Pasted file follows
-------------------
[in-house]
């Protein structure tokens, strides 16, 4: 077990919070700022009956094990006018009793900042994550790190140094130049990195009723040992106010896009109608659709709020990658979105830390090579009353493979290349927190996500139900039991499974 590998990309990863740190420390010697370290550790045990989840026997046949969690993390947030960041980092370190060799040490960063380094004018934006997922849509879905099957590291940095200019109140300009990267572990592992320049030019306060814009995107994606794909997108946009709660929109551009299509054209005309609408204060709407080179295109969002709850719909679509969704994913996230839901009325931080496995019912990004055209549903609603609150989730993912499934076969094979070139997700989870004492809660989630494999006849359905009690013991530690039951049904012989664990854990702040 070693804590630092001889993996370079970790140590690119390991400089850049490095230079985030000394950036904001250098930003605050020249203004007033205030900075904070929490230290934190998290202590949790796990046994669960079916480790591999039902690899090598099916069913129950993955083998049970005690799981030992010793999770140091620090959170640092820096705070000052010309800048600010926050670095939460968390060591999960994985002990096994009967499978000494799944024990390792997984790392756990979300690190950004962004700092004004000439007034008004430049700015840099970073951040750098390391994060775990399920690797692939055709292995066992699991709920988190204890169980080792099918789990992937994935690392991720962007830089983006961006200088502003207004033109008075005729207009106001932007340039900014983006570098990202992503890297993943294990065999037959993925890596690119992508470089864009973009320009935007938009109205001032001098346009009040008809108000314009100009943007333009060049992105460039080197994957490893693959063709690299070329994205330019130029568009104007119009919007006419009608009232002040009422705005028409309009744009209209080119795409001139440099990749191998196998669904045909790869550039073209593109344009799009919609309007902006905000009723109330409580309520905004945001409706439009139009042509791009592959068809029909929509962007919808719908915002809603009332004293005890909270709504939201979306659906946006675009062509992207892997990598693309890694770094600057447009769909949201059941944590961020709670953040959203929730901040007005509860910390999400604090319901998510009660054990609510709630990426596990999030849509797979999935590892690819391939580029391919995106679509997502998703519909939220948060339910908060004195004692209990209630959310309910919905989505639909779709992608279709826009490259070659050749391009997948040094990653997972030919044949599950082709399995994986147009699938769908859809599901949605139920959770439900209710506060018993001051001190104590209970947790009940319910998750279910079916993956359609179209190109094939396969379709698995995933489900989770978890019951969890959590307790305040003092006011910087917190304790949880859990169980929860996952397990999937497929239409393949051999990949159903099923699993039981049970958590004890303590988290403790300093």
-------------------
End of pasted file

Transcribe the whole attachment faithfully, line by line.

[in-house]
């Protein structure tokens, strides 16, 4: 077990919070700022009956094990006018009793900042994550790190140094130049990195009723040992106010896009109608659709709020990658979105830390090579009353493979290349927190996500139900039991499974 590998990309990863740190420390010697370290550790045990989840026997046949969690993390947030960041980092370190060799040490960063380094004018934006997922849509879905099957590291940095200019109140300009990267572990592992320049030019306060814009995107994606794909997108946009709660929109551009299509054209005309609408204060709407080179295109969002709850719909679509969704994913996230839901009325931080496995019912990004055209549903609603609150989730993912499934076969094979070139997700989870004492809660989630494999006849359905009690013991530690039951049904012989664990854990702040 070693804590630092001889993996370079970790140590690119390991400089850049490095230079985030000394950036904001250098930003605050020249203004007033205030900075904070929490230290934190998290202590949790796990046994669960079916480790591999039902690899090598099916069913129950993955083998049970005690799981030992010793999770140091620090959170640092820096705070000052010309800048600010926050670095939460968390060591999960994985002990096994009967499978000494799944024990390792997984790392756990979300690190950004962004700092004004000439007034008004430049700015840099970073951040750098390391994060775990399920690797692939055709292995066992699991709920988190204890169980080792099918789990992937994935690392991720962007830089983006961006200088502003207004033109008075005729207009106001932007340039900014983006570098990202992503890297993943294990065999037959993925890596690119992508470089864009973009320009935007938009109205001032001098346009009040008809108000314009100009943007333009060049992105460039080197994957490893693959063709690299070329994205330019130029568009104007119009919007006419009608009232002040009422705005028409309009744009209209080119795409001139440099990749191998196998669904045909790869550039073209593109344009799009919609309007902006905000009723109330409580309520905004945001409706439009139009042509791009592959068809029909929509962007919808719908915002809603009332004293005890909270709504939201979306659906946006675009062509992207892997990598693309890694770094600057447009769909949201059941944590961020709670953040959203929730901040007005509860910390999400604090319901998510009660054990609510709630990426596990999030849509797979999935590892690819391939580029391919995106679509997502998703519909939220948060339910908060004195004692209990209630959310309910919905989505639909779709992608279709826009490259070659050749391009997948040094990653997972030919044949599950082709399995994986147009699938769908859809599901949605139920959770439900209710506060018993001051001190104590209970947790009940319910998750279910079916993956359609179209190109094939396969379709698995995933489900989770978890019951969890959590307790305040003092006011910087917190304790949880859990169980929860996952397990999937497929239409393949051999990949159903099923699993039981049970958590004890303590988290403790300093």